ahus_preauth_letter

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[Date]
[Insurance Company]
[Address 1]
[Address 2]
[City State Zip]
Re: [Patient Name]
Insurance ID: [ID #]
DOB: XX/XX/XXXX
To whom it may concern,
This letter is sent in request of coverage for comprehensive genetic testing for atypical hemolytic uremic syndrome (aHUS)
for [Patient Name], XX/XX/XXXX, a [Age] year old [gender]. This patient presents with [Symptomatology, such as anemia,
thrombocytopenia, organ dysfunction, especially renal impariment OR describe family history], raising concern for an
underlying genetic cause of aHUS. Molecular diagnostic testing is necessary as determination of a pathogenic genetic
variant will direct appropriate medical management for this individual and his/her family.
aHUS is a disease characterized by non-immune hemolytic anemia, thrombocytopenia, and end-organ dysfunction, most
commonly renal impairment. Many cases of aHUS are caused by uncontrolled activation of the complement system; both
familial and sporadic forms of aHUS can be caused by complement-related genetic mutations.1
Loss of function mutations in inhibitors of the complement system, including complement factor H (CFH), complement
factor I (CFI), membrane cofactor protein (MCP/CD46), complement factor H-related proteins (CFHR1, CFHR3, CFHR4,
CFHR5), thrombomodulin (THBD), and C4b binding protein (C4BP), as well as gain of function mutations in complement
factor B (CFB) and complement component 3 (C3) are associated with aHUS. Mutations in the epsilon isoform of diacyl
glycerol kinase (DGKε) have also been associated with aHUS.2 Multiple mutations, including novel sequence variants, have
been reported in individuals with aHUS3,4,5, supporting the utility of comprehensive testing for genetic causes of aHUS, as
opposed to single gene analysis or targeted testing for previously reported variants.
Short-term response to plasma therapy, outcome after kidney transplant, and overall prognosis have been shown to
correlate with the gene affected3, therefore, genetic testing of aHUS patients is useful to guide clinical management.
The following testing is required:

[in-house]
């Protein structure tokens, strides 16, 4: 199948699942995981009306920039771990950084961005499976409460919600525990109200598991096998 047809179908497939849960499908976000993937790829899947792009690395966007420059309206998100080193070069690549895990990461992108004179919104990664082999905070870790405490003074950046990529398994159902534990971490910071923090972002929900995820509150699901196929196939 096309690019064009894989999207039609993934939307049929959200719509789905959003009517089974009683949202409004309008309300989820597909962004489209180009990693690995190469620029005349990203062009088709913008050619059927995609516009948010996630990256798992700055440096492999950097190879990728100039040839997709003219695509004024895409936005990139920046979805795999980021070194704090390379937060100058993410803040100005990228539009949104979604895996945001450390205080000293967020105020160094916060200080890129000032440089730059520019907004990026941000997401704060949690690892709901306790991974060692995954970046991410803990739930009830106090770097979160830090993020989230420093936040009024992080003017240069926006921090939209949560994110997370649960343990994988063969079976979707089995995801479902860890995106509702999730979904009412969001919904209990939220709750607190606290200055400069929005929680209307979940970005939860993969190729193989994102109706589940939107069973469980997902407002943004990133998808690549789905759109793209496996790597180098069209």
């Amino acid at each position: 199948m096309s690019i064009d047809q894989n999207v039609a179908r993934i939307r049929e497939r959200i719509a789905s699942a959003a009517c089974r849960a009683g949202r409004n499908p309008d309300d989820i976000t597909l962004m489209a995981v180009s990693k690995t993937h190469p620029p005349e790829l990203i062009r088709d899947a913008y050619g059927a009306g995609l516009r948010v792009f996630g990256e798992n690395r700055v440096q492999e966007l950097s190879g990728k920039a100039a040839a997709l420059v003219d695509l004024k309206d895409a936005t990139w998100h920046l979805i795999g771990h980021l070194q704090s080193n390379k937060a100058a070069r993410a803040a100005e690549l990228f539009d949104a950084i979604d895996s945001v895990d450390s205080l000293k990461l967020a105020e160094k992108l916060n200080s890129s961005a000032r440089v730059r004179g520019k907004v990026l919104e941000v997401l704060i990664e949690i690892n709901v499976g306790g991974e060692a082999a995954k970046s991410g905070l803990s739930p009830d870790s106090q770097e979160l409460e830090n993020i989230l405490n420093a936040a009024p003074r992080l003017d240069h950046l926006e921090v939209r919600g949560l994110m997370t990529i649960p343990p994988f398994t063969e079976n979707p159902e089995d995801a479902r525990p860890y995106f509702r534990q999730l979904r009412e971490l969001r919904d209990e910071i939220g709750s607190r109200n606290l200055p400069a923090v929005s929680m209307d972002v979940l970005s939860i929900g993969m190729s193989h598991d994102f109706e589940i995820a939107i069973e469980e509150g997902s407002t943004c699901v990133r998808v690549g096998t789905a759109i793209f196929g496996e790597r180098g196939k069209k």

Test name: aHUS/DDD Genetic Evaluation (1200)
CPT code: 81479
Ordering Physician: [Provider Name]
Provider Institution: [Ordering Institution]
Diagnosis code: [Diagnosis code]
The testing will be drawn and billed through [Ordering/billing institution]. This test is performed by BloodCenter of
Wisconsin, a fully licensed, CLIA-certified, CAP-accredited clinical laboratory approved for high complexity testing; this test
is not an experimental or an investigational assay. .
Created: 04/04/2014
If additional information is required, please contact us at [Phone number]. Thank you for your time and attention to this
matter.
Sincerely,
[Name of Ordering Physician]
References:
1. Loirat, C. and Frémeaux-Bacchi, V: Atypical hemolytic uremic syndrome, Orphanet Journal of Rare Diseases 2011, 6:60
doi:10.1186/1750-1172-6-60
2. Lemaire, M, et al: Recessive mutations in DGKE cause atypical hemolytic-uremic syndrome Nature Genetics May 2013,
Vol 45 No. 5: 531-536
3. Noris, M, and Remuzzi, G: Atypical Hemolytic–Uremic Syndrome, N Engl J Med 2009; 361:1676-1687
4. Moore, I, et al.: Association of factor H autoantibodies with deletions of CFHR1, CFHR3, CFHR4, and with mutations in
CFH, CFI, CD46, and C3 in patients with atypical hemolytic uremic syndrome Blood January 14, 2010 vol. 115 no. 2 379-387
5. Bu, F., et al. Comprehensive Genetic Analysis of Complement and Coagulation Genes in Atypical Hemolytic Uremic
Syndrome. J Am Soc Nephrol 25: 55–64, 2014. doi: 10.1681/ASN.2013050453
Created: 04/04/2014
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